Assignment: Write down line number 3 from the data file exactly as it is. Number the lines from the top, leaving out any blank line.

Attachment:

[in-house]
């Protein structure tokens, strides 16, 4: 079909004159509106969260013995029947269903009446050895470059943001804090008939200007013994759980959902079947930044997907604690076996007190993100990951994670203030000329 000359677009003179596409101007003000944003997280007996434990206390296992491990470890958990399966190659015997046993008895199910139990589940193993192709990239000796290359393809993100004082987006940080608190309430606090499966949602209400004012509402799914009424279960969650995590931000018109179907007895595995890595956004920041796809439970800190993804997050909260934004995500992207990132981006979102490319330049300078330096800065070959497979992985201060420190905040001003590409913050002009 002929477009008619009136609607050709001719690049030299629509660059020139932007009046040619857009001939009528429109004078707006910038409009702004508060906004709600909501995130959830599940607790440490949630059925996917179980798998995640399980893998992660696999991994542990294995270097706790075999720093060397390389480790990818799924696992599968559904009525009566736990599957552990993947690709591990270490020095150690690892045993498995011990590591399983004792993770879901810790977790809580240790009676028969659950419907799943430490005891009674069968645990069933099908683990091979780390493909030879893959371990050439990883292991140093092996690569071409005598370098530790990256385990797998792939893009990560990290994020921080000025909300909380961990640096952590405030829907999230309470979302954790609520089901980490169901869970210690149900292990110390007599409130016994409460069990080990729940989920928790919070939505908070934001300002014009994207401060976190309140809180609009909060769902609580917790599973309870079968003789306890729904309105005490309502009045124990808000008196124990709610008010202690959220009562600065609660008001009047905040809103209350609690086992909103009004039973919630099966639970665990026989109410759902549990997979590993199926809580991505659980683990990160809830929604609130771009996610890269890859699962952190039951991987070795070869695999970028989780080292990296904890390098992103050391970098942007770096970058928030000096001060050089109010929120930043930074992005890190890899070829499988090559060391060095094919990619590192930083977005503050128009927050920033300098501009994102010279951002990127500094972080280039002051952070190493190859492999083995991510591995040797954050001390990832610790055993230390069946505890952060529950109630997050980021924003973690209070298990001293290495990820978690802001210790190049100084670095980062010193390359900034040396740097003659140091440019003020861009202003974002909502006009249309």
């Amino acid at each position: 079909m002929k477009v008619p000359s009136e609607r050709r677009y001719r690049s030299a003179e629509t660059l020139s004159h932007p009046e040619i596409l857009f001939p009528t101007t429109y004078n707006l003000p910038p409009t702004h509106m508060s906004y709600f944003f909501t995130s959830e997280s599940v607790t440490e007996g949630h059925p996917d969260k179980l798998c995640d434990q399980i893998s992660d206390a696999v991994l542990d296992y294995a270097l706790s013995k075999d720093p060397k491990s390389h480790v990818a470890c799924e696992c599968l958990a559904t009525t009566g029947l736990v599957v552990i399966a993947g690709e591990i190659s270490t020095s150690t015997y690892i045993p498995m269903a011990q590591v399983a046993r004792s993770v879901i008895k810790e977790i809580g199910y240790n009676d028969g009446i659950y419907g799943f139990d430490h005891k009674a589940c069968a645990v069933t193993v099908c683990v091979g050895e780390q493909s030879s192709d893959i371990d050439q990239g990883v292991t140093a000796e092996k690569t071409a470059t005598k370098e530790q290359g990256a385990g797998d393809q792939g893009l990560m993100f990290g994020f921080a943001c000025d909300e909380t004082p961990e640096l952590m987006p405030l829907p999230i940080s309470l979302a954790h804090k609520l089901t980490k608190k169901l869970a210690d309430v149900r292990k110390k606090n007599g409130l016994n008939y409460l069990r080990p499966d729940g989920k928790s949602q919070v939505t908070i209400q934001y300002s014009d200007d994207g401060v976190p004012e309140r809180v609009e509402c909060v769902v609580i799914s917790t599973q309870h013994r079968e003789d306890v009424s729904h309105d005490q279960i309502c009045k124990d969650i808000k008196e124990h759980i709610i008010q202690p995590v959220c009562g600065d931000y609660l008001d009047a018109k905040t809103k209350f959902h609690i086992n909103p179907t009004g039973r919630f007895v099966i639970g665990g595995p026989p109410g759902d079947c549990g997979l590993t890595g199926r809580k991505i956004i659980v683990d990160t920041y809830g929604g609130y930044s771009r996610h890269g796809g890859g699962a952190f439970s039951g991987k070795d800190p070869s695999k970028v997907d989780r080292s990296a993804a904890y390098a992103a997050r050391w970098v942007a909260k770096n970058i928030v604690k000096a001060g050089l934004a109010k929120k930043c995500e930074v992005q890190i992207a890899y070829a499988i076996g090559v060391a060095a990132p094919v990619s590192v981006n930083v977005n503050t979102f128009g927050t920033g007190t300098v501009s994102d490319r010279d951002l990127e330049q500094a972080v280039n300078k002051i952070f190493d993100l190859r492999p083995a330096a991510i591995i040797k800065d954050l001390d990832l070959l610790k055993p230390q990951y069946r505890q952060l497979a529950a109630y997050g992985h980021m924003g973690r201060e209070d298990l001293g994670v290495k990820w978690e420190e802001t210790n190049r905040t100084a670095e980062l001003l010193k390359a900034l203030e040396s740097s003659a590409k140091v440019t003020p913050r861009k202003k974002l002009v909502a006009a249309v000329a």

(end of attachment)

């Amino acid at each position: 079909m002929k477009v008619p000359s009136e609607r050709r677009y001719r690049s030299a003179e629509t660059l020139s004159h932007p009046e040619i596409l857009f001939p009528t101007t429109y004078n707006l003000p910038p409009t702004h509106m508060s906004y709600f944003f909501t995130s959830e997280s599940v607790t440490e007996g949630h059925p996917d969260k179980l798998c995640d434990q399980i893998s992660d206390a696999v991994l542990d296992y294995a270097l706790s013995k075999d720093p060397k491990s390389h480790v990818a470890c799924e696992c599968l958990a559904t009525t009566g029947l736990v599957v552990i399966a993947g690709e591990i190659s270490t020095s150690t015997y690892i045993p498995m269903a011990q590591v399983a046993r004792s993770v879901i008895k810790e977790i809580g199910y240790n009676d028969g009446i659950y419907g799943f139990d430490h005891k009674a589940c069968a645990v069933t193993v099908c683990v091979g050895e780390q493909s030879s192709d893959i371990d050439q990239g990883v292991t140093a000796e092996k690569t071409a470059t005598k370098e530790q290359g990256a385990g797998d393809q792939g893009l990560m993100f990290g994020f921080a943001c000025d909300e909380t004082p961990e640096l952590m987006p405030l829907p999230i940080s309470l979302a954790h804090k609520l089901t980490k608190k169901l869970a210690d309430v149900r292990k110390k606090n007599g409130l016994n008939y409460l069990r080990p499966d729940g989920k928790s949602q919070v939505t908070i209400q934001y300002s014009d200007d994207g401060v976190p004012e309140r809180v609009e509402c909060v769902v609580i799914s917790t599973q309870h013994r079968e003789d306890v009424s729904h309105d005490q279960i309502c009045k124990d969650i808000k008196e124990h759980i709610i008010q202690p995590v959220c009562g600065d931000y609660l008001d009047a018109k905040t809103k209350f959902h609690i086992n909103p179907t009004g039973r919630f007895v099966i639970g665990g595995p026989p109410g759902d079947c549990g997979l590993t890595g199926r809580k991505i956004i659980v683990d990160t920041y809830g929604g609130y930044s771009r996610h890269g796809g890859g699962a952190f439970s039951g991987k070795d800190p070869s695999k970028v997907d989780r080292s990296a993804a904890y390098a992103a997050r050391w970098v942007a909260k770096n970058i928030v604690k000096a001060g050089l934004a109010k929120k930043c995500e930074v992005q890190i992207a890899y070829a499988i076996g090559v060391a060095a990132p094919v990619s590192v981006n930083v977005n503050t979102f128009g927050t920033g007190t300098v501009s994102d490319r010279d951002l990127e330049q500094a972080v280039n300078k002051i952070f190493d993100l190859r492999p083995a330096a991510i591995i040797k800065d954050l001390d990832l070959l610790k055993p230390q990951y069946r505890q952060l497979a529950a109630y997050g992985h980021m924003g973690r201060e209070d298990l001293g994670v290495k990820w978690e420190e802001t210790n190049r905040t100084a670095e980062l001003l010193k390359a900034l203030e040396s740097s003659a590409k140091v440019t003020p913050r861009k202003k974002l002009v909502a006009a249309v000329a």